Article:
In Memory of Lu Beale
by Judy Catlin

In Memory of Lu Beale

*10/18/04 It is with great sadness that we note that Lu died on October 6, 2004. However, we are pleased that the articles were published and shared with Lu before she passed away.


Lu Beale -- the name conjures up visions of a small, trim woman in tennis whites dashing to the net for a crosscourt smash. Or teaching her students, gathered behind the baseline, how to whip a perfect down-the-line winner. Lu Beale -- girls' tennis coach at Sidwell for almost 30 years. You all know her. But did you know that she considers herself more of a writer than an athlete? That she worked for many years at the Associated Press? That she was a fine skier? A
children's story writer? A wife and mother? A hiker with the Appalachian Trail Club? An afficionado of great literature? A mountain climber? Did you realize that we had a renaissance woman right here on Wisconsin Avenue?

Lucrece Hudgins was born in 1914 in Portsmouth, Virginia, where she grew up until her graduation from high school. Because schooling in Portsmouth ended after only 11 years in those days, Lu, as she has always been called, spent an additional year at Dana Hall, in the
Boston area. From there she won a scholarship to Wellesley College, majoring in English and graduating in 1937.

Soon after graduation, Lu gained a spot at The Boston Post as a feature writer, interviewing such diverse notables as Lady Astor, Arthur Fiedler, and Salavador Dali. Subsequently, she learned of an opening in the New York office of the Associated Press. It was there that she began her 27 year series of children's Christmas stories for the AP (one or two of which can now be found on the web). The much-awaited stories, in 17 chapters, usually revolved around the trials and tribulations of Santa in meeting his Christmas Eve deadline -- which, in the end, he always did.

In 1941 , Lu transferred to the AP Washington branch, a most fortuitous move, for it was there that she met her husband-to-be, William Beale (who died only 2 years ago at the age of 97!) She has remained here ever since, raising two children -- David and Mary, a Sidwell alumna, now a physician specializing in pediatrics and nephrology.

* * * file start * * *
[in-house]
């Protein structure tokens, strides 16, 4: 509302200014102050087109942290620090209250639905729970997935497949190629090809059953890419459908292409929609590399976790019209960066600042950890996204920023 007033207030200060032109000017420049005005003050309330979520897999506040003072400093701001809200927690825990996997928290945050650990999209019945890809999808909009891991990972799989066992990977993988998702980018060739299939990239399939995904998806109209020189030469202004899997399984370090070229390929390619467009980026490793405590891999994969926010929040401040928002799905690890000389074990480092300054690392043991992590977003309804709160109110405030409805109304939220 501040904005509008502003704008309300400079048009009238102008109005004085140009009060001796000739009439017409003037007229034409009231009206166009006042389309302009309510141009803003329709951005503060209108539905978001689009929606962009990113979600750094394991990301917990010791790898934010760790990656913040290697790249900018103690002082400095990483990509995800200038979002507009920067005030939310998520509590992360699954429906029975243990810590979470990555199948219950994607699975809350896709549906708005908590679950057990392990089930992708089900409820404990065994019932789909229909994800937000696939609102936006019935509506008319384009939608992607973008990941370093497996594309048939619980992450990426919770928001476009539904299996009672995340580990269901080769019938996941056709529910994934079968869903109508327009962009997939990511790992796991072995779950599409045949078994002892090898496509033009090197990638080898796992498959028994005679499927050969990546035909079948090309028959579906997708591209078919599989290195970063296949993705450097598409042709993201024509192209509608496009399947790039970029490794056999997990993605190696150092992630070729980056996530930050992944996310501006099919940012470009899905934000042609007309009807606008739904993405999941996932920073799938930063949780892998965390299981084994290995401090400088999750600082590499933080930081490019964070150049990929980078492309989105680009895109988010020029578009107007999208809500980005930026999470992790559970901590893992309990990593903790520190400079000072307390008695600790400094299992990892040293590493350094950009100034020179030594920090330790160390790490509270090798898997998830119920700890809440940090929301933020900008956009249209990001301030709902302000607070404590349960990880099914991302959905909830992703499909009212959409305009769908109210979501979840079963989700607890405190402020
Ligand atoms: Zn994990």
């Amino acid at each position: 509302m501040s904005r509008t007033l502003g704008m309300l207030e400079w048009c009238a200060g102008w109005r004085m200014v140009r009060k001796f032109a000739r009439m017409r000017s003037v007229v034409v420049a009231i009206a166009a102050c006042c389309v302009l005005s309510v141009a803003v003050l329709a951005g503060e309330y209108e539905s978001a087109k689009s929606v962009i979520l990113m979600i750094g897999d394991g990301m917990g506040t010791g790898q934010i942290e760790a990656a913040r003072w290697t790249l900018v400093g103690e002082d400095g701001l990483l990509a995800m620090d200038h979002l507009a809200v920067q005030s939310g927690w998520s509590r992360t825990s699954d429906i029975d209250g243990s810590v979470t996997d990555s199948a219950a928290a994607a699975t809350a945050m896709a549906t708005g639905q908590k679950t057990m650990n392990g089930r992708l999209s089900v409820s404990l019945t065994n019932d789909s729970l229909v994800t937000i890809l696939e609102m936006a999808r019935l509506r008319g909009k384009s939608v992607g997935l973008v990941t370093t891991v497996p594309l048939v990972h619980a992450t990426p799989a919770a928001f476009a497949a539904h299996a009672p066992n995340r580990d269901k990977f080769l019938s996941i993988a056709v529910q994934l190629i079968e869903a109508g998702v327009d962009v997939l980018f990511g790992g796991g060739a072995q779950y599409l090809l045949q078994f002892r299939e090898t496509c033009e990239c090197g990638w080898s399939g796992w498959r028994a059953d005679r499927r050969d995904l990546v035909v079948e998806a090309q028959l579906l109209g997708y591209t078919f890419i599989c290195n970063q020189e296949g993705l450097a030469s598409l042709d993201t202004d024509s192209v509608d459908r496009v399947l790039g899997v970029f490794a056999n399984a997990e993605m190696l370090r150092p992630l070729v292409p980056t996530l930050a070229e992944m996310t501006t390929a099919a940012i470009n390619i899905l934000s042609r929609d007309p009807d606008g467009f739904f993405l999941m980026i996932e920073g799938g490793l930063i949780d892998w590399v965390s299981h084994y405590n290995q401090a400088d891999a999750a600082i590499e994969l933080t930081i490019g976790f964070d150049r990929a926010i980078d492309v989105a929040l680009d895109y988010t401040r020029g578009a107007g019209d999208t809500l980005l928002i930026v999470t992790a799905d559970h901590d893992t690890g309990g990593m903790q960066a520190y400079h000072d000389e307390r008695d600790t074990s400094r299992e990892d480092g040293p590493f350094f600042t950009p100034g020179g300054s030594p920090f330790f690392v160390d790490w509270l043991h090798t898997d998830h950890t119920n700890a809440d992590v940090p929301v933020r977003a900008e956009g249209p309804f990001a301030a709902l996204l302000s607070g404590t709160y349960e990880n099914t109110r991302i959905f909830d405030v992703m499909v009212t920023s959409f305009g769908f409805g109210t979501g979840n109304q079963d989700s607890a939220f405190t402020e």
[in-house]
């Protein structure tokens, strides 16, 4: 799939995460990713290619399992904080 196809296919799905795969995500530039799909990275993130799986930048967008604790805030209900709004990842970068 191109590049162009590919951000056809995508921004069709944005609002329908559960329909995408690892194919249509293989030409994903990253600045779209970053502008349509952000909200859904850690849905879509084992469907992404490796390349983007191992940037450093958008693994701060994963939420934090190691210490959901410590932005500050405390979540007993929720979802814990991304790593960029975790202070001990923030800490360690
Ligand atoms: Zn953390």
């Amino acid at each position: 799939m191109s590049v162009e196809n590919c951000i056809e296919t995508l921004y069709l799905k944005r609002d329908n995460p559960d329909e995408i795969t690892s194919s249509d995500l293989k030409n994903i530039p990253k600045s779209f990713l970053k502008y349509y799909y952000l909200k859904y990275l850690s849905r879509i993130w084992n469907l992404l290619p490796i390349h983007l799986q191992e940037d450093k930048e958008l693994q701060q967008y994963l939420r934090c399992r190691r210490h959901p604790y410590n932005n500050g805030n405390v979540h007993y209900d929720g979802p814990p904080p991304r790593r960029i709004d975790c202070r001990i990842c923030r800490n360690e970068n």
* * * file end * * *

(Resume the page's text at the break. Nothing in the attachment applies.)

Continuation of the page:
When Mary entered high school, Lu became friendly with Evelyn Fine, Director of Girls' Athletics. Lu had always been an outstanding tennis player, and Evelyn, with her fine eye for judging both athletic and people skills, offered her a job as tennis coach. It proved to be a wonderfully fruitful match for both -- a gifted new teacher for the school and an unexpected second career for Lu, who stayed on until 1981. She truly loved the girls, and they, in turn, speak of her fair and gentle spirit -- a quality not always prevalent among varsity athletic coaches.

But teaching tennis was not enough for the ever-adventurous Lu. At age 50, she took up skiing and didn't quit until age 86! For several years she belonged to the Ski Club of Washington, D.C. and wrote a series of articles on learning to ski at 50. Later she joined the Potomac Valley Ski Club where she was editor of the Potomac newsletter for 27 years and skied all the major mountain ranges of the United States and Europe. Hiking was another favorite, for Lu has always loved the outdoors, and enjoyed exploring the Catoctins, Sugar Loaf, and Old Rag with the Appalachian Trail Club. A special, yearly ritual (mostly successful) was trying to climb Mt. Washington -- on her birthday!

All this while raising two children and a dachshund. Always, Lu has had a dachshund. The other day, during a telephone conversation, her latest small friend, Josie, could be heard barking her opinions in the background.

Now, at age 90, Lu has been slowed down by various health problems, including macular degeneration. This has somewhat hampered her lifelong passion for reading, but she still enjoys books on tape. And she never tires of telling people about her affection for Sidwell Friends. She truly loved her time there -- her work, her fellow faculty members, and above all, her students. After attending school functions, she has often remarked, "They're not the best dressed kids, but they are the nicest."


Evelyn Fine, retired head of the girls' athletic department, writes:

"Lu Beale is one of the nicest persons I have ever had the pleasure to work with and a perfect lady. Totally dedicated to what she was doing, she loved teaching and she loved Sidwell Friends. Lu was wonderful with the girls. She coached a winning team almost every year she was with us! Because of her kindness and talent, the girls loved and respected her. Among her students were the Nixon daughters who invited her to the White House on a number of occasions. Not only was she a great tennis coach but she was and is my friend -- a friendship I value very much.

Lu loved the out-of-doors. She belonged to the Washington Ski Club and went on many trips with them. She had other talents as well, among which was writing children's Christmas stories which I loved to read. Children who were not exposed to them missed some wonderful tales. I was delighted that she and I had the opportunity to see each other and catch up on old times at the last retirees' luncheon."